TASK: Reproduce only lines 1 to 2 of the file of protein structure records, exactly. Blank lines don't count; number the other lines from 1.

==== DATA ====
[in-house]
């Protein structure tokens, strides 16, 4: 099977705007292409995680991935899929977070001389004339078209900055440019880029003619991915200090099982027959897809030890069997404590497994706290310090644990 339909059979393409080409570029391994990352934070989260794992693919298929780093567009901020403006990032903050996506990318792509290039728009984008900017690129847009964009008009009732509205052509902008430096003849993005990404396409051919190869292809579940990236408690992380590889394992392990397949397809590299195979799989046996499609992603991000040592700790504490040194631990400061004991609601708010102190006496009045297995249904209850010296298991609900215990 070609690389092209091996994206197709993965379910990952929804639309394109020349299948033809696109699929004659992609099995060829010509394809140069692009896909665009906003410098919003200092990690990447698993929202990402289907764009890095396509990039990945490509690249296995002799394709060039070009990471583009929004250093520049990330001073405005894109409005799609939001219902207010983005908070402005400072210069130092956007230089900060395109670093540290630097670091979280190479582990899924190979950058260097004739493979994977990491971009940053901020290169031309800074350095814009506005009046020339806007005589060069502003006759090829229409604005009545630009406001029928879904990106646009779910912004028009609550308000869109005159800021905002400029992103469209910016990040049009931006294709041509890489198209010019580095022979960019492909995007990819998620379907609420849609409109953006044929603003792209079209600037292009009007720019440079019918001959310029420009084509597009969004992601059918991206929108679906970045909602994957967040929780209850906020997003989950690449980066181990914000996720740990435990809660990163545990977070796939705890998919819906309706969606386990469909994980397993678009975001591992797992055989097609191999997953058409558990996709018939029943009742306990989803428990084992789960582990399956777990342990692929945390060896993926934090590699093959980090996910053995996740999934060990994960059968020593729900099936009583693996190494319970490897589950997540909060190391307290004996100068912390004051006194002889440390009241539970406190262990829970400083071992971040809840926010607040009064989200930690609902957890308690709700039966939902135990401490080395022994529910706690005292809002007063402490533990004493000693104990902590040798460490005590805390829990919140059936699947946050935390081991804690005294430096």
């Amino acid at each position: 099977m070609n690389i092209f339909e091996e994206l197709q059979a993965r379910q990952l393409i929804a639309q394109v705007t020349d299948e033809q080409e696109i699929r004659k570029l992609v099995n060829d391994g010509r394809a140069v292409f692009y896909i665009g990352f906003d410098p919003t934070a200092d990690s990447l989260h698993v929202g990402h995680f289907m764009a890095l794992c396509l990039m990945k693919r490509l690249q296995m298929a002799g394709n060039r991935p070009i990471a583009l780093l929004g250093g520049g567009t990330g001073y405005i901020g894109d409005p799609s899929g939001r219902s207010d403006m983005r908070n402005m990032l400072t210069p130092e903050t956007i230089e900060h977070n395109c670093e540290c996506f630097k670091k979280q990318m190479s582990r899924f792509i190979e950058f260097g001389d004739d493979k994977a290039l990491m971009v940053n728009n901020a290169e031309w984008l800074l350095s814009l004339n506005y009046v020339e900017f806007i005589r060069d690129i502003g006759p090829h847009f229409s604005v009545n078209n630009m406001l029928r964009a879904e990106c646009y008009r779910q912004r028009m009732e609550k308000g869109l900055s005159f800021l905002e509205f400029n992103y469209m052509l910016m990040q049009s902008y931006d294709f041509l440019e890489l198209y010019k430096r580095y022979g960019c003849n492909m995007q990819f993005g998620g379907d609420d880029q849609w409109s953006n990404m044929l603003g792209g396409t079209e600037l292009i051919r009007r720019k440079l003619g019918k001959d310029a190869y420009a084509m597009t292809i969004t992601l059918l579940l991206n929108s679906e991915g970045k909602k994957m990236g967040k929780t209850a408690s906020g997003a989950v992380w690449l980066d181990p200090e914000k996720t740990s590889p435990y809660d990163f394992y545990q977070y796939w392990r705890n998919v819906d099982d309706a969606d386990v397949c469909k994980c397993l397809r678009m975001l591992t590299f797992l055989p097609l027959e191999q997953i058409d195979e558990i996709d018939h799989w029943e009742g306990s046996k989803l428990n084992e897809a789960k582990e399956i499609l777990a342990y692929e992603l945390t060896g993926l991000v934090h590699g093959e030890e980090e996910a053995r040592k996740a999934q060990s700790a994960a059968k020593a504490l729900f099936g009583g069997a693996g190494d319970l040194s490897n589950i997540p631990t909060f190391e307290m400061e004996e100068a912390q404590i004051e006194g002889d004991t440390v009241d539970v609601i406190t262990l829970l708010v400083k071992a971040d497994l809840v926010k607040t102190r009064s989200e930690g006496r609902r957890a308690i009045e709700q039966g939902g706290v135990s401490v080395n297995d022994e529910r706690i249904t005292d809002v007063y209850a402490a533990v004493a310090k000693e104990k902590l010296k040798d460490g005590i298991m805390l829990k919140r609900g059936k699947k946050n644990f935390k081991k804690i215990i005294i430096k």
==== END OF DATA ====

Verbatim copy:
[in-house]
């Protein structure tokens, strides 16, 4: 099977705007292409995680991935899929977070001389004339078209900055440019880029003619991915200090099982027959897809030890069997404590497994706290310090644990 339909059979393409080409570029391994990352934070989260794992693919298929780093567009901020403006990032903050996506990318792509290039728009984008900017690129847009964009008009009732509205052509902008430096003849993005990404396409051919190869292809579940990236408690992380590889394992392990397949397809590299195979799989046996499609992603991000040592700790504490040194631990400061004991609601708010102190006496009045297995249904209850010296298991609900215990 070609690389092209091996994206197709993965379910990952929804639309394109020349299948033809696109699929004659992609099995060829010509394809140069692009896909665009906003410098919003200092990690990447698993929202990402289907764009890095396509990039990945490509690249296995002799394709060039070009990471583009929004250093520049990330001073405005894109409005799609939001219902207010983005908070402005400072210069130092956007230089900060395109670093540290630097670091979280190479582990899924190979950058260097004739493979994977990491971009940053901020290169031309800074350095814009506005009046020339806007005589060069502003006759090829229409604005009545630009406001029928879904990106646009779910912004028009609550308000869109005159800021905002400029992103469209910016990040049009931006294709041509890489198209010019580095022979960019492909995007990819998620379907609420849609409109953006044929603003792209079209600037292009009007720019440079019918001959310029420009084509597009969004992601059918991206929108679906970045909602994957967040929780209850906020997003989950690449980066181990914000996720740990435990809660990163545990977070796939705890998919819906309706969606386990469909994980397993678009975001591992797992055989097609191999997953058409558990996709018939029943009742306990989803428990084992789960582990399956777990342990692929945390060896993926934090590699093959980090996910053995996740999934060990994960059968020593729900099936009583693996190494319970490897589950997540909060190391307290004996100068912390004051006194002889440390009241539970406190262990829970400083071992971040809840926010607040009064989200930690609902957890308690709700039966939902135990401490080395022994529910706690005292809002007063402490533990004493000693104990902590040798460490005590805390829990919140059936699947946050935390081991804690005294430096």